Saturday, December 14, 2013
The Country That Dared Challenge The Great War on Marijuana
It's a small country of just over three million people wedged between Argentina and Brazil.
But little Uruguay has just done what other bigger countries have never dared to do: legalize the production and sale of marijuana.
And for that I see is already attracting the unwanted attention of the Drug Czars at the United Nations.
Uruguay's decision to legalise the production, sale and consumption of marijuana violates international law, the UN drugs watchdog says. The International Narcotics Control Board (INCB) warned that the move would endanger young people and "contribute to the earlier onset of addiction".
The ones who would spend billions, jail millions, prop up violent criminal cartels, and turn countries into police states, all in the name of the insane Great War on Drugs.
So I'm with Simon Jenkins eh? I think that little country deserves a Nobel Peace prize for having the guts to do the right thing.
The catastrophe of death and anarchy that failed drug suppression has brought to Mexico and to other narco-states makes the west's obsessive war on terror seem like a footling sideshow. The road out of this darkness is now being charted not in the old world but in the new, whose heroic legislators deserve to be awarded a Nobel peace prize.
It is they who have taken on the challenge of fighting the one world war that really matters – the war on the war on drugs. It is significant that the bravest countries are also the smallest. Thank heavens for small states.
To which I would only add thank heavens for people like the amazing Uruguayan President Jose Mujica.
If anyone could claim to be leading by example in an age of austerity, it is José Mujica, Uruguay's president, who has forsworn a state palace in favour of a farmhouse, donates the vast bulk of his salary to social projects, flies economy class and drives an old Volkswagen Beetle.
He fought the country's fascist military regime in the 1970s, was shot six times, spent 14 years in prison, including two years in solitary isolation at the bottom of a well. But like Nelson Mandela, did not allow bitterness to stop him from doing great things.
Since becoming leader of Uruguay in 2010, however, he has won plaudits worldwide for living within his means, decrying excessive consumption and pushing ahead with policies on same-sex marriage, abortion and cannabis legalisation that have reaffirmed Uruguay as the most socially liberal country in Latin America.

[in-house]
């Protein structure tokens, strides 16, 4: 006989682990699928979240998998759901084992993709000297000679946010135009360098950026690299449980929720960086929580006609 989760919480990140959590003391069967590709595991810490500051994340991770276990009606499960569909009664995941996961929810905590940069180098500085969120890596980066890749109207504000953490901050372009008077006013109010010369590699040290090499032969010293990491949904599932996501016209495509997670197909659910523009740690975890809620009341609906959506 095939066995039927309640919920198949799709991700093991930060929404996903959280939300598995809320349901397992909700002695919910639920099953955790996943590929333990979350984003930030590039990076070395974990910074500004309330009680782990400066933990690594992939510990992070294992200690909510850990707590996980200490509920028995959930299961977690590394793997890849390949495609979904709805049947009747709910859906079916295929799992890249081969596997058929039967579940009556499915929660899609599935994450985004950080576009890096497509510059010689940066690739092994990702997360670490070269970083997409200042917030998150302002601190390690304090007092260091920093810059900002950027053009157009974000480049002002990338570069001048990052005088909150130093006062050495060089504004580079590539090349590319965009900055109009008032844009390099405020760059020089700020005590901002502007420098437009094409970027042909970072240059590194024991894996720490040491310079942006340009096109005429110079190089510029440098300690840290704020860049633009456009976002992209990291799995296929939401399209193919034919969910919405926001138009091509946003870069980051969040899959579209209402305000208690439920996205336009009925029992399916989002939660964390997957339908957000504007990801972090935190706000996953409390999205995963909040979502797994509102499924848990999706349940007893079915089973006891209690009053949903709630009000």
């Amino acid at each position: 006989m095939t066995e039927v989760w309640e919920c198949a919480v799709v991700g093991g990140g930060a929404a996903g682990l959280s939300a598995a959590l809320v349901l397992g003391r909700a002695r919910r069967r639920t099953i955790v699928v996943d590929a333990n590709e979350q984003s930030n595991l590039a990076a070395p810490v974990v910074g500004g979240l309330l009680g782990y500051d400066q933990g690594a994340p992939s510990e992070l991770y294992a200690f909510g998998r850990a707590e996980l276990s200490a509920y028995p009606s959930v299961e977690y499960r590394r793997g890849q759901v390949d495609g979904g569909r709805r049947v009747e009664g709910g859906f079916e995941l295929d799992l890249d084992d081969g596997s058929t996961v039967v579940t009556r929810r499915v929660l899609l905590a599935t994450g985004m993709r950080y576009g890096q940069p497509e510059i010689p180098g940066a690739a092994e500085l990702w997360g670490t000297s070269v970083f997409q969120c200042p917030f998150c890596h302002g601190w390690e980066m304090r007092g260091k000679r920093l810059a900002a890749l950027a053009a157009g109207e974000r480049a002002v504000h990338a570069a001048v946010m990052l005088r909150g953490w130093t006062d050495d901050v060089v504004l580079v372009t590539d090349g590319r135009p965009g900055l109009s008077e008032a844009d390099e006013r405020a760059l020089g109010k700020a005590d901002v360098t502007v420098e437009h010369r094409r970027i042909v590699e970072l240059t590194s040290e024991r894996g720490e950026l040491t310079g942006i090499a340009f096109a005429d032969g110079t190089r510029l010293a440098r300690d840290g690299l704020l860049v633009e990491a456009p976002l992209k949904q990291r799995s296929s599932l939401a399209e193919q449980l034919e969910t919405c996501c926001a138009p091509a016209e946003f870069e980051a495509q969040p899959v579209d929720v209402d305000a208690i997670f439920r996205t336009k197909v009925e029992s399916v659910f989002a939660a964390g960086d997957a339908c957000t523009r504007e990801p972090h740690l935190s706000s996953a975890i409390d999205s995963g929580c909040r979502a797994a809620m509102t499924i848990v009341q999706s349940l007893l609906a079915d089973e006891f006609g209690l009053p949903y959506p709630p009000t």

Or from challenging the power and the values of our capitalist system.
"I'm just sick of the way things are. We're in an age in which we can't live without accepting the logic of the market," he said. "Contemporary politics is all about short-term pragmatism. We have abandoned religion and philosophy … What we have left is the automatisation of doing what the market tells us."
Or from telling the Drug Czars at the United Nations today to go take a hike.
José “Pepe” Mujica shot back on Friday at the president of the International Narcotics Control Board, a U.N. agency, for saying that his administration refused to meet with the agency’s officials before legalizing marijuana this week.
“Tell this old guy not to lie,” Mujica told reporters, according to Colombian daily El Espectador. “Any guy in the street can meet with me. Let him come to Uruguay and meet with me whenever he wants… He thinks that because he’s in an international position, he can tell whatever lie he wants.”
Which makes him my kind of President eh? And makes most other politicians in the West look like cardboard cutouts.
And the really depressing part? Canada could have been the first country to legalize marijuana. In 1972 the Le Dain commission broke new ground with its recommendations.
In 2005 we came so close, but we never had the guts to do the right thing. And then came Stephen Harper and his Cons to do the wrong thing, and jail even more people for the "crime" of smoking marijuana.
Oh well. Too bad for Canada. Born to follow not lead.
Long live Jose Mujica.
And three cheers for little Uruguay…
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